A man’s home is his castle, his sanctuary, a place he can be himself. Here, when I say “man”; it applies to a woman or child, too. So, it is believed to be.
When he goes outside to do battle with the world which is his work (a person that come to mind is Hagar the Horrible [cartoon comic strip], a Viking, whose work is to go out and battle. He is both a fierce warrior and a family man—with the same problems as your average modern suburbanite.) and comes home after that, he would and should expect a sense of peace, of rest, of comfort.
A man’s home is where he leaves the outside world, outside, by turning off (easier said than done… I hear yer), his escape as you may.
If he is married and has children, they will bring him joy. His young kids may clamour all over him for his attention, wanting to share their joys of what they did in the day.
In my “hey” day, when my daughter Laura, was 3, 4, 5 years old; she would come and sit in my chair beside me in the living room, just to be with me. She would do the same with her mother, my wife Jeannie; too.
The recent Covid-19 pandemic over the last two years, saw an invasion of sorts by corporations, when employees, entertainers, even businessmen; had to work from home.
While working from home, the line separating work from after office hours becomes blurred.
It may have been seen as a novel idea to work from home at the beginning. Employees thought that by being closer to their children at home, they would have additional time with them. Employees were relieved that they did not have to travel to & fro their offices or workplaces, thus avoiding the usual traffic snarls that would greet them each day on the road, thus saving at least an hour, each way at the very least. It would mean they could sleep in just that little bit longer before getting ready from work and they would not come home fatigued by the traffic jams they would meet on their way home.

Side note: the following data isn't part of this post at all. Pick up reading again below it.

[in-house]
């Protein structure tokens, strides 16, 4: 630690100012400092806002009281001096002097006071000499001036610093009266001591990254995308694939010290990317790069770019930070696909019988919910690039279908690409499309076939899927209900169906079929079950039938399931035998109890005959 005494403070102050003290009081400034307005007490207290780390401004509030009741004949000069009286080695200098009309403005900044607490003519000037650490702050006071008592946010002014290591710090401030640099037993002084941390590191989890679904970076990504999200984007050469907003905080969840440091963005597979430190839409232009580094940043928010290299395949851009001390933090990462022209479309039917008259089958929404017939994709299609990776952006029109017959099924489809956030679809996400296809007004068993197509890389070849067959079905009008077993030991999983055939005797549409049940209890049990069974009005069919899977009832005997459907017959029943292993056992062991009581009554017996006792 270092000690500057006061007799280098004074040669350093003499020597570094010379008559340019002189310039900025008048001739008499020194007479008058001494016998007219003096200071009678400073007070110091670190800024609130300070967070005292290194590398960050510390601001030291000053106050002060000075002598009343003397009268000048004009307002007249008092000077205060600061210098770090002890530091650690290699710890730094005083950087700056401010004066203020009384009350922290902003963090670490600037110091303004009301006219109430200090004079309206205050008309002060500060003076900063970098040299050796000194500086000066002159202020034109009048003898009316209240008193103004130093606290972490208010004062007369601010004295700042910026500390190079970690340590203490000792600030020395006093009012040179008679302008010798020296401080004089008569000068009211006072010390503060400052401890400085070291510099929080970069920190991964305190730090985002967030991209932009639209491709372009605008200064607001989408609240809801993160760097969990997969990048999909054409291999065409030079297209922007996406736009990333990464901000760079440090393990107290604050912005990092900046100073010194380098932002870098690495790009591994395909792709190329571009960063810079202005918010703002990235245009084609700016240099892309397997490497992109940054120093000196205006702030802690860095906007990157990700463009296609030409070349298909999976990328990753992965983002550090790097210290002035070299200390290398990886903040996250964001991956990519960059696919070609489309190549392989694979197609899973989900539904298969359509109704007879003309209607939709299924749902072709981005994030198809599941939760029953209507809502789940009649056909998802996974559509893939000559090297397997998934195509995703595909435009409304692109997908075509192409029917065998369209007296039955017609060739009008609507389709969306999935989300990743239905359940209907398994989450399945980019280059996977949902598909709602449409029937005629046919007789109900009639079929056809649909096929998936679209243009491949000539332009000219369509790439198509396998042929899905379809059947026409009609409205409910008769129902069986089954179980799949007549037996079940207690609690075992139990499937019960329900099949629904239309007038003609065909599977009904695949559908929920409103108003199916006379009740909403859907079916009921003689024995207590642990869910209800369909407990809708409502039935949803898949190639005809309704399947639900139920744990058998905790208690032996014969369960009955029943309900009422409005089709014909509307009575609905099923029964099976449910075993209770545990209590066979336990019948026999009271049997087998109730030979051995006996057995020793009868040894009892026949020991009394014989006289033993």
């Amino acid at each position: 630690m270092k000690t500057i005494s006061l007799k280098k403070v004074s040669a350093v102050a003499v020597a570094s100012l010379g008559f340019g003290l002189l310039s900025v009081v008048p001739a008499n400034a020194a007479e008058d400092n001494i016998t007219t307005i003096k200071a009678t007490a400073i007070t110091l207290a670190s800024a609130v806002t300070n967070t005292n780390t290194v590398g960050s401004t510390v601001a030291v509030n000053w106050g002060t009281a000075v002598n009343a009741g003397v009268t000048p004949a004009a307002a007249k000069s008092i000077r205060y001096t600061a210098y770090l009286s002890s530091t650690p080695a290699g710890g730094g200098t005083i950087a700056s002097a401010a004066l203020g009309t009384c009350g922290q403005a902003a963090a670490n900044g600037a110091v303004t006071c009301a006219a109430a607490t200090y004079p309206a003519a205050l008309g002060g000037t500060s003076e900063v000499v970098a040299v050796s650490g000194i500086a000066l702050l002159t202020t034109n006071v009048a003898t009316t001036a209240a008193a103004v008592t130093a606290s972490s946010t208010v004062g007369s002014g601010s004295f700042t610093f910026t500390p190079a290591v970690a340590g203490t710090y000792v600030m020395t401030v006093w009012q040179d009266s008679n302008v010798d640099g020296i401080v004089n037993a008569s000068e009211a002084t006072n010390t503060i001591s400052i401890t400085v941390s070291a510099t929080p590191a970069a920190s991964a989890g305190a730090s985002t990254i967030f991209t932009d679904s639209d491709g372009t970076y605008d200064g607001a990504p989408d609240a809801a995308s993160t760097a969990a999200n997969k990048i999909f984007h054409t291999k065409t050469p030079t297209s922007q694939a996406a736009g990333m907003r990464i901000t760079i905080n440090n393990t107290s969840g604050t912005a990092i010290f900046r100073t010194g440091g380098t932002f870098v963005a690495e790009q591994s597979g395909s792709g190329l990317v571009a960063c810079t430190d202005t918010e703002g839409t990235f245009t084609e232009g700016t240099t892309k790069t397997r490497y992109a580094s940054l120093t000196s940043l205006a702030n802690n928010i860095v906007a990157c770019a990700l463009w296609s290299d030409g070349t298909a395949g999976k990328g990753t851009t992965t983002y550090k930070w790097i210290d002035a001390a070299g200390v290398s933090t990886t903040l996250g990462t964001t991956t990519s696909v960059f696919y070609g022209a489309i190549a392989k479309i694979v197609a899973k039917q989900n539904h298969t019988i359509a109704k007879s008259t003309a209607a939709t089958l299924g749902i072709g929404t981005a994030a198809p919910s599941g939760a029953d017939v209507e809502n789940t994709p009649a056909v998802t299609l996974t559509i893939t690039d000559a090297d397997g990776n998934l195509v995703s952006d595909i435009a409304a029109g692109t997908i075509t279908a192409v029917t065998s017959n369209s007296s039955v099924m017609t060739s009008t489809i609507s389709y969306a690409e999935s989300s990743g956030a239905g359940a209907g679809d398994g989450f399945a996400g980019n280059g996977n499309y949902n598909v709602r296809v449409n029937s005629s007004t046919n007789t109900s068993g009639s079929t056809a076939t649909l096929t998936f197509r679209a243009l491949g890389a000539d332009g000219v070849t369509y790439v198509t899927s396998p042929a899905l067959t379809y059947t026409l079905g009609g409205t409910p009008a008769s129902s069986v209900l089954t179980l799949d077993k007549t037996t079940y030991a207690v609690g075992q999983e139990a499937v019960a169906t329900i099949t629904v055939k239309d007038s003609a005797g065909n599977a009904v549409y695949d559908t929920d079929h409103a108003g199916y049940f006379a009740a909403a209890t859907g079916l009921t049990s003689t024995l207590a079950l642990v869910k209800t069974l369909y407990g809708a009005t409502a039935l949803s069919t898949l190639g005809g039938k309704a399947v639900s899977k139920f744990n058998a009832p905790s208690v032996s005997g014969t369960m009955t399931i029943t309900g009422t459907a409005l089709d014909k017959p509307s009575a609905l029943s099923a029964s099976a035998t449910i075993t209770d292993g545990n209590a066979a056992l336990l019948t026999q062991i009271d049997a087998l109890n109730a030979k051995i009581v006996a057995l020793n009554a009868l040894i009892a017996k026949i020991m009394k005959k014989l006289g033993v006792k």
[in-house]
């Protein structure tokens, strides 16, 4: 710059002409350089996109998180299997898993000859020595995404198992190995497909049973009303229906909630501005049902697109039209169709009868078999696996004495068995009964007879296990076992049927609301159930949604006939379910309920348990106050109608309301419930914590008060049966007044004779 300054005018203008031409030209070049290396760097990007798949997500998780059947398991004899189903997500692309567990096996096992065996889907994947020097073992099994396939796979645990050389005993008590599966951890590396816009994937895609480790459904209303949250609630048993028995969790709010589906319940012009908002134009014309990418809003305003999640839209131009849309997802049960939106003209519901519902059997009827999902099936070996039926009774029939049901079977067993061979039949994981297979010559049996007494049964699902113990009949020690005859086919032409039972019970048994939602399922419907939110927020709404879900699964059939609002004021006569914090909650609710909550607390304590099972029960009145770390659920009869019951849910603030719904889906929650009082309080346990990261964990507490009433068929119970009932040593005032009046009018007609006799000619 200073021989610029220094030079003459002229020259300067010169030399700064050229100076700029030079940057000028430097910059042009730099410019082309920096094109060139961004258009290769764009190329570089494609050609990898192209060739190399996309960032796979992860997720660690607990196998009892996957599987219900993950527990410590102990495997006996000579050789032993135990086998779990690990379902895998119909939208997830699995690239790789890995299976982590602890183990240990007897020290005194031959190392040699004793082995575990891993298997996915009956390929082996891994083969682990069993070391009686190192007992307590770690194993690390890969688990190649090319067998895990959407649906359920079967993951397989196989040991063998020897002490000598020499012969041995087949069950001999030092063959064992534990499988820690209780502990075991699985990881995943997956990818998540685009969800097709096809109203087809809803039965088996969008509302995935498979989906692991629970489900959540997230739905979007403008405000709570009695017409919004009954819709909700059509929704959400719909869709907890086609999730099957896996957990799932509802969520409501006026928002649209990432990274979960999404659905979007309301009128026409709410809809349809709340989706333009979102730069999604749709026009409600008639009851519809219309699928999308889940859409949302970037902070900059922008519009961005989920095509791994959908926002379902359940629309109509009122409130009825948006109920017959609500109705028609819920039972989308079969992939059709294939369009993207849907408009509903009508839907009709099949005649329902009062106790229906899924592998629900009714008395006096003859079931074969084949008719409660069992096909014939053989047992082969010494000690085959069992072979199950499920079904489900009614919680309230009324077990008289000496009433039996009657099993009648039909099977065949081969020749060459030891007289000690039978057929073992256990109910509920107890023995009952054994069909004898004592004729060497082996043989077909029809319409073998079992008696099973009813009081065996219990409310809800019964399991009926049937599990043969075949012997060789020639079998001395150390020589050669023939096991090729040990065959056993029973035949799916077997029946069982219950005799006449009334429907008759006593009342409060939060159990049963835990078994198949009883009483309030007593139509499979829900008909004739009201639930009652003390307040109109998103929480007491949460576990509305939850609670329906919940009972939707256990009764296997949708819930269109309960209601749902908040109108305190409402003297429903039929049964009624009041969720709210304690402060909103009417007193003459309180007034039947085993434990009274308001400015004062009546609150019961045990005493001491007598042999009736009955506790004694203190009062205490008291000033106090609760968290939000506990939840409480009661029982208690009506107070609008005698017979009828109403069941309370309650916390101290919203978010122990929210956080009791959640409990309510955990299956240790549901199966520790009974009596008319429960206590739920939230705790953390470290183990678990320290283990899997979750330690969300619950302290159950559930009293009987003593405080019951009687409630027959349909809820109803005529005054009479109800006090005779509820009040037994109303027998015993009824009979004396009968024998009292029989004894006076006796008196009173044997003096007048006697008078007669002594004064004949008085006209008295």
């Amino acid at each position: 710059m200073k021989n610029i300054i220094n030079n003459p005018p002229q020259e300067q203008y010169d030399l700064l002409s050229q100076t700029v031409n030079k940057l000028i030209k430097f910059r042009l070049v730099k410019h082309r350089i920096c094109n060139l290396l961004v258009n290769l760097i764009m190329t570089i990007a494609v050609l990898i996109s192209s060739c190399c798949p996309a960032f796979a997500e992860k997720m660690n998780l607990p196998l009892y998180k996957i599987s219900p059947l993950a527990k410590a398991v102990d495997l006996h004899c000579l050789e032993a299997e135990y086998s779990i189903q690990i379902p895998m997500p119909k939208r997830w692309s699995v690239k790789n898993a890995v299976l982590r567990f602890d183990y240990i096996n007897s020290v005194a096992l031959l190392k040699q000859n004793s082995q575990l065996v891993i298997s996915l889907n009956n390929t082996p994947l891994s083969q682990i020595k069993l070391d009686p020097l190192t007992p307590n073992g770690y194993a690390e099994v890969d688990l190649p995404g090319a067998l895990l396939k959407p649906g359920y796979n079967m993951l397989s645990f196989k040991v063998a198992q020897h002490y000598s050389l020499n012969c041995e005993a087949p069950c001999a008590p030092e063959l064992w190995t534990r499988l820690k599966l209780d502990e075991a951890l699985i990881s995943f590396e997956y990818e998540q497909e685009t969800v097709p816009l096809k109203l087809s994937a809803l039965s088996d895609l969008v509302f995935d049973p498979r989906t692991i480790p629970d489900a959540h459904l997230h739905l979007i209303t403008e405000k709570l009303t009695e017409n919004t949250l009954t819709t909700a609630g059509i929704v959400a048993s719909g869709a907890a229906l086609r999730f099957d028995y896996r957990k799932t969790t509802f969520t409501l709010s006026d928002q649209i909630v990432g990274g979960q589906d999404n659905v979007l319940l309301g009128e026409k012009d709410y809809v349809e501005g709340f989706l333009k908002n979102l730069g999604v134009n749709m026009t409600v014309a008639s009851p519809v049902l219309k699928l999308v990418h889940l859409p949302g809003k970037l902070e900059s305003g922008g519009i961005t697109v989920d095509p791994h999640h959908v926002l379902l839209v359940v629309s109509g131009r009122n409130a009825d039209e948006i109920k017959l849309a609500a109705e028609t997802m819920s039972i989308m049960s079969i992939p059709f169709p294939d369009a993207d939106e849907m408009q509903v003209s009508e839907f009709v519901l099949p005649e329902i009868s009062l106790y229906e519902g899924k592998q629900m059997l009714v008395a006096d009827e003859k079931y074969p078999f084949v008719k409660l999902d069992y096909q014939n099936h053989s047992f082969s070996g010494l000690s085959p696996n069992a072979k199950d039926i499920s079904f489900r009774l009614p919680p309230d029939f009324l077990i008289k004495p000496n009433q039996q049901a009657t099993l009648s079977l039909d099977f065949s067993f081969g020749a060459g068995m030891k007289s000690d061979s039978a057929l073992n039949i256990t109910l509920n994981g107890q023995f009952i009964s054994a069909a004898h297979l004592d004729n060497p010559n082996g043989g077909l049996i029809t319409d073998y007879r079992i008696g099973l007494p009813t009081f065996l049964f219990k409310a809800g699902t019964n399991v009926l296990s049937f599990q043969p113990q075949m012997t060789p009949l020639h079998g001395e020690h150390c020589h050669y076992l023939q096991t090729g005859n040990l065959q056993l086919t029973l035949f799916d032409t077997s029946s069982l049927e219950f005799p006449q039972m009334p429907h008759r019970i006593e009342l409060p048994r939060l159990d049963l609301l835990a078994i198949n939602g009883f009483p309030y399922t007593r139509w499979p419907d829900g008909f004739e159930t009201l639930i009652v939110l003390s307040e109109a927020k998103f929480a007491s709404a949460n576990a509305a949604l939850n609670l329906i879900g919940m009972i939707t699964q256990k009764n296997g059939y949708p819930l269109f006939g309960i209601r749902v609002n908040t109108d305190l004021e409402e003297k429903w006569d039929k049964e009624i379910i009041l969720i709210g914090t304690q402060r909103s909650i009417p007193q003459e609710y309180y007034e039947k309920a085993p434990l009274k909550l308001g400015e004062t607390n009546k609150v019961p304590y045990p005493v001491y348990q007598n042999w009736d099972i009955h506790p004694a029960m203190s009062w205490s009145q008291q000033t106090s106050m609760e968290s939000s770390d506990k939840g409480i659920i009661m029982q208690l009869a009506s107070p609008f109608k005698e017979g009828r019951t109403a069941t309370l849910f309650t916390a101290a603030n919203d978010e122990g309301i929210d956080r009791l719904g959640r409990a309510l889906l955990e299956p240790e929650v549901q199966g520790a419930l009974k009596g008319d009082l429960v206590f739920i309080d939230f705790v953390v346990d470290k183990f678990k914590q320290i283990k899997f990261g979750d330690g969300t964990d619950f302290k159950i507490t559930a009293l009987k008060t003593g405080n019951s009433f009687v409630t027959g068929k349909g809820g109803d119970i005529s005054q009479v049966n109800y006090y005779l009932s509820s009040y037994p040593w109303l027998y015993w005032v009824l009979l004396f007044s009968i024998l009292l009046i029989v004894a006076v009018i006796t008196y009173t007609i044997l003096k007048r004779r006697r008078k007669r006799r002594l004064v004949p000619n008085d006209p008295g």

But then, people who live or co-shared their homes with employees working from home; could not really do the things they would normally do at home, when these employees were away, working in their offices and elsewhere. Employees were expected to have their homes “turned over to their companies”, during meetings like zoom and Skype meetings. This meant noise and distraction free from co-habitats and children.
Working from home also meant that there was no reason not to squeeze in additional online meetings by two or three hours. Which meant more internet data and electricity usage – the cost all to be borne by the employee. What more, if there were several people working from home at the same time? “Work from home” would spill outside in the porch and garden.
If only there was a balance?
When the shift was made for employees to work from office again signaling that the pandemic had become an endemic, there seemed to have been a sigh of relief from all round. Most employees were happy about getting back to the office, even bracing the long traffic jams to the office and back. Children and other members were happy to have their homes back to as it was.
All in all, there has to be a clear line drawn between work space and home space. The ideal is to get the best working environment for the employee which in turn improves productivity; and a home, where one gets to rejuvenate, and at the same time, be with the rest of the family, not just physically; but also to share their lives with them.